The film is very, very good. I rank it with two of my other favorites, From Russia with Love and Goldeneye. Yes, I found it better than Casino Royale (But then, I’m a fan of the book, and the storyline of the movie is not as good as the book’s). Craig’s Bond has been hailed in the media as tougher but that is not my take. Craig’s bond in this film is simply more mature, a little slower to act because he has learned he is not invulnerable.
Javier Bardem is a great bad guy. I loved him in No Country for Old Men and was worried I would be disappointed but alas I was not. he ranks up there with Blofeld and Dr. No in audacity but has far more believability factor, more akin to Christopher Lee’s Scaramanga.
The film explores Bond’s psyche as both an orphan and a virtual ward of the state under the care of his surrogate mother, Judi Dench’s M. As a person who often finds himself trying to figure out what makes people tick, I appreciated that angle on the Bond persona.
From the beginning of the reboot it has been my understanding that the goal was to show how James Bond came to be. It is his origins. Casino Royale lacked many of the classic Bond concepts–Miss Moneypenny, Q, gadgets, cars with machine guns and such. Quantum of Solace was really a sequel to Casino, so, it lacked some of that as well. But the new film gives us Q and Moneypenny as completely modern characters yet with a tip of the hat to the tradition. Plus we discover that Bond’s Astin Martin is tricked out and ready for duty.
The film was not perfect, though (That is why From Russia With Love is still #1). For starters, some of the plot felt recycled. At times it reminded me of the Man with the Golden Gun and at other times it felt like Goldeneye–especially the whole business of a former MI6 Agent turning bad. M being in danger and MI6 Headquarters being targeted was almost a direct rip off of The World is Not Enough to such a degree I kept expecting Christmas Jones (Denise Richards) to show up. I also find it strange that, three films into the reboot, they are already pulling out the “Bond is getting too old” routine. Yes, I know that Fleming returned to that often in the books as the constant reminder that 00’s have short lifespans but it seems a little to soon for Craig when you consider Roger Moore played Bond at near 60 years old.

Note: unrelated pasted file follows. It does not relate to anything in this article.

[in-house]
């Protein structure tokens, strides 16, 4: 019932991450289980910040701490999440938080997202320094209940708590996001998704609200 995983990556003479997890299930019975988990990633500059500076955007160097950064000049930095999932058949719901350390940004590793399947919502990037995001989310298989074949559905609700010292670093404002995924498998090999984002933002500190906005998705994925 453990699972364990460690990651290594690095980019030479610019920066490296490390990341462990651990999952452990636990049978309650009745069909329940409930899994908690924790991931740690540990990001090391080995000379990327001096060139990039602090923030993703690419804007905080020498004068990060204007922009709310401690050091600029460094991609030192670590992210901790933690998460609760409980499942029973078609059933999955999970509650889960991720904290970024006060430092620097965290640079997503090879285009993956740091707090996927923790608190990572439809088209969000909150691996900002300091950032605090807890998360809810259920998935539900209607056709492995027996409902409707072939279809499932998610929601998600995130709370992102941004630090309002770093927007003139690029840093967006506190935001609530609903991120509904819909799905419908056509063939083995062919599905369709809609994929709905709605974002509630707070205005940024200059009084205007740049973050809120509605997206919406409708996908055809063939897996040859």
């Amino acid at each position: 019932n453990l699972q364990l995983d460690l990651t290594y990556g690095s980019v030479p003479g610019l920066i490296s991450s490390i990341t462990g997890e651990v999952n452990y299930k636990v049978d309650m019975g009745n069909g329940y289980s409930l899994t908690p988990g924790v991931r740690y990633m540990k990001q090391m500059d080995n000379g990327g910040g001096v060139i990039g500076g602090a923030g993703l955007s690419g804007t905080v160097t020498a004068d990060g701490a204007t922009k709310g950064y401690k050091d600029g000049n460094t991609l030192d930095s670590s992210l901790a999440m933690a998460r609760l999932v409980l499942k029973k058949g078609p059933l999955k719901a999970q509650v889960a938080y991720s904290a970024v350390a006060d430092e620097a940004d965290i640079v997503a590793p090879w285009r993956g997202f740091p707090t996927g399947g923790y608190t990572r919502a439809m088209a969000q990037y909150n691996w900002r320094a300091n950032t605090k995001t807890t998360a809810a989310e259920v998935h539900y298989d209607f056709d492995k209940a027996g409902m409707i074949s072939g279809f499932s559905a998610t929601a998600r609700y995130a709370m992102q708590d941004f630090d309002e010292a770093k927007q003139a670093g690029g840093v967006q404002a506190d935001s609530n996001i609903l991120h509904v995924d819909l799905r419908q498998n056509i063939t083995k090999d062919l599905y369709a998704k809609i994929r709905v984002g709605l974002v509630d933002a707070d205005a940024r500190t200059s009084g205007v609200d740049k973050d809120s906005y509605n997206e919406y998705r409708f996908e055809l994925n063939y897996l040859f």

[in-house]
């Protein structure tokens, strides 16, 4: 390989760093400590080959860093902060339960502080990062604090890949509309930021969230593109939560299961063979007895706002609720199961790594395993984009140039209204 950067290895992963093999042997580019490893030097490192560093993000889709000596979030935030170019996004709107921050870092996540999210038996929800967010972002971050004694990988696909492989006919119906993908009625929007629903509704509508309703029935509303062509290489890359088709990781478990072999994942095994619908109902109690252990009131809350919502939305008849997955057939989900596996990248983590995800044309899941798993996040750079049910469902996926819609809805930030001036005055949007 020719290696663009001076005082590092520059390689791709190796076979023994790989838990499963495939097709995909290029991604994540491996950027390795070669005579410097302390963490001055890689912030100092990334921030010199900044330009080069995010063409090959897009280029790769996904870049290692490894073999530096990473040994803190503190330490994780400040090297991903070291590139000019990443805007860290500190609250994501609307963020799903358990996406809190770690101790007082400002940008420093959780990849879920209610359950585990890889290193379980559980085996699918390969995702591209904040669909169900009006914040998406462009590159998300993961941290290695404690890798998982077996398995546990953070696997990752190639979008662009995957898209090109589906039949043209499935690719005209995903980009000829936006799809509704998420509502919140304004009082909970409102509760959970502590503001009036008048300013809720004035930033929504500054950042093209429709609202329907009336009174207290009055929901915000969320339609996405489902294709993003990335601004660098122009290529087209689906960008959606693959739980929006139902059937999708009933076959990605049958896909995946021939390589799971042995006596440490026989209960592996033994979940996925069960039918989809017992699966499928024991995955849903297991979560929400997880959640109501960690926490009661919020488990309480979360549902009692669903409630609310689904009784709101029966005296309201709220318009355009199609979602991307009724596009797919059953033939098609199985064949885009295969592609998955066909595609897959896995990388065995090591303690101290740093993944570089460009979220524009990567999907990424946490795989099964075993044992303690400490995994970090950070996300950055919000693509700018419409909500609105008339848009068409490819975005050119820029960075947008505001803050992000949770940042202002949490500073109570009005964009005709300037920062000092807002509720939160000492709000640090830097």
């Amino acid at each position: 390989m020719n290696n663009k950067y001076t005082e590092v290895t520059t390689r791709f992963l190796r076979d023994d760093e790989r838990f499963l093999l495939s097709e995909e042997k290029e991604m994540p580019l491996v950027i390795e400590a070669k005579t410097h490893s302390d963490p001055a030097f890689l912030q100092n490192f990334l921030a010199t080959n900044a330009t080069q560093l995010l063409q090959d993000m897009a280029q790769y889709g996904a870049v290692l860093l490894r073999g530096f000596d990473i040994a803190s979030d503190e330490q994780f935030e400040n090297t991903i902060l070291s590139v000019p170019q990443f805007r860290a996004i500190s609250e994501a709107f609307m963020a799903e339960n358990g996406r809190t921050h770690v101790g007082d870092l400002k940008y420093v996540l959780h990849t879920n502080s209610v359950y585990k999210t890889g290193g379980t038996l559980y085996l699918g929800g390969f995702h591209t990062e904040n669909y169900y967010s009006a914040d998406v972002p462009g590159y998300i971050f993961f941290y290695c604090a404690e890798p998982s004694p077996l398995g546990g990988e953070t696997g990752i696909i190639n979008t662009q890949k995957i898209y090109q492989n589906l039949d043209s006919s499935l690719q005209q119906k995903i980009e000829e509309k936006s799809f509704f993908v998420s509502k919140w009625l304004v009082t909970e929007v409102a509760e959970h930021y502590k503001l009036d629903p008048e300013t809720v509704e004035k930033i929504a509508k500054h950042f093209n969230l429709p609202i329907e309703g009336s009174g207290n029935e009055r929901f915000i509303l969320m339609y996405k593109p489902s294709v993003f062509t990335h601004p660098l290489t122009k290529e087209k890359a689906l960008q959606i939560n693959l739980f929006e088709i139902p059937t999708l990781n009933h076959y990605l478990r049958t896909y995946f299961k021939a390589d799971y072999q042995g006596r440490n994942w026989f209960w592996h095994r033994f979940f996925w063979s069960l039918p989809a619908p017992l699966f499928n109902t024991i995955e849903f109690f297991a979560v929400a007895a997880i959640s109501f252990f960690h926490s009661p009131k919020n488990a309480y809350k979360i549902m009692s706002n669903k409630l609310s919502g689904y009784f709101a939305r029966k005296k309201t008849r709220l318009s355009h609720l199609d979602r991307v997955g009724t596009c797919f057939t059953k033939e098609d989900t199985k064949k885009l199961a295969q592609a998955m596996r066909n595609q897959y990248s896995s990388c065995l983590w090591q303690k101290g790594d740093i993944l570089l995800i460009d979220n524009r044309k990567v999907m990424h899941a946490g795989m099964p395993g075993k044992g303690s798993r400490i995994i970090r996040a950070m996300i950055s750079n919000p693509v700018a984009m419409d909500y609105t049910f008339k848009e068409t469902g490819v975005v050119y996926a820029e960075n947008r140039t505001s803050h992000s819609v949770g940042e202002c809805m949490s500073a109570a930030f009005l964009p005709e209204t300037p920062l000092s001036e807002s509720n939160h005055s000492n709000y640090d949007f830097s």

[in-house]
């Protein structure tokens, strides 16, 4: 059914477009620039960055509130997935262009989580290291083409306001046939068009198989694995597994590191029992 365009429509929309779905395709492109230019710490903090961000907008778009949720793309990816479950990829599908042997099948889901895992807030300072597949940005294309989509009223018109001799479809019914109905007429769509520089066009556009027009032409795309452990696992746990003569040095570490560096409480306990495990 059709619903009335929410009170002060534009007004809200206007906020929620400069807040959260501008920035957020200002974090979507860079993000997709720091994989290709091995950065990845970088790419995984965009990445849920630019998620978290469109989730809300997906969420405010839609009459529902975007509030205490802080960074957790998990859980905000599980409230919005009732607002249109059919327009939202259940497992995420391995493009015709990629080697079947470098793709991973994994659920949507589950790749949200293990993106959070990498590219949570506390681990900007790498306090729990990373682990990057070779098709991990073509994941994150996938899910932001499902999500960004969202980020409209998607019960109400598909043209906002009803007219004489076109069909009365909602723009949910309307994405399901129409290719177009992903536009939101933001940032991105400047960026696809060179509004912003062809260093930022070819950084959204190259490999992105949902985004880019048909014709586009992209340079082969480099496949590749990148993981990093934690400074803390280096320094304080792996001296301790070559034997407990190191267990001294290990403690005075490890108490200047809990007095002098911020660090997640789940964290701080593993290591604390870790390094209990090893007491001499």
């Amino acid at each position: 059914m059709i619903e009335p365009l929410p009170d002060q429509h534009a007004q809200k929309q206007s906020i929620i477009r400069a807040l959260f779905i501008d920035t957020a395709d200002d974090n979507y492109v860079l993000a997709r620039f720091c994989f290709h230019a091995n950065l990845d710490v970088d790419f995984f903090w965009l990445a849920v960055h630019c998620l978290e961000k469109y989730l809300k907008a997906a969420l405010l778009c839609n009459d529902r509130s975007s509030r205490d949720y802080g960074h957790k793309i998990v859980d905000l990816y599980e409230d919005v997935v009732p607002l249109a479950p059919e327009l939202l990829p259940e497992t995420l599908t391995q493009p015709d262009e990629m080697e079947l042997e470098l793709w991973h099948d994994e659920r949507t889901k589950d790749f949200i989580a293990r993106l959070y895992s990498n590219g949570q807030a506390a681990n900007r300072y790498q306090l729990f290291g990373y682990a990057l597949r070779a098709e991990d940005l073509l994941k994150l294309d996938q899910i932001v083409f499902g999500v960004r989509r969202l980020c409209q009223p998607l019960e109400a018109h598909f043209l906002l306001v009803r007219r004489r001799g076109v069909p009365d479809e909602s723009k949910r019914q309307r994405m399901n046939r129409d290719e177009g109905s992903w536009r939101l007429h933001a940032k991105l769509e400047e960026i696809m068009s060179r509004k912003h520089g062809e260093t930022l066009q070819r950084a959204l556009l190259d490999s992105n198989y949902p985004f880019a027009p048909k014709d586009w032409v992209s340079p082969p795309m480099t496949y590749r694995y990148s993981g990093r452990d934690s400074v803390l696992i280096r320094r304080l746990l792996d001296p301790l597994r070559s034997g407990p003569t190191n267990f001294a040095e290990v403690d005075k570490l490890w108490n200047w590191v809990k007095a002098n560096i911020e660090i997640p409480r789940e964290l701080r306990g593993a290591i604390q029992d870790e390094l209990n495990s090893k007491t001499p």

However, none of that kept me from enjoying the film. My personal high point was the interrogation of Bond by Bardem’s Silva. Bardem is such a powerful presence and Craig goes toe to toe with him. I also enjoyed the battle scene in the Komodo dragon pit in the Macau casino and of course, the ending. Not the ending where M dies, but the reset ending where Bond walks in, puts his coat on the coat rack, talks to Moneypenny and then is ushered into Ralph Fiennes (Voldemort now runs MI6!) office as the new M and is handed a “Top Secret” envelope. That is when Bond becomes Bond as we know him from film (which is very different from the Bond of print). That particular scene felt very Sean Conneryish. Just as it should be.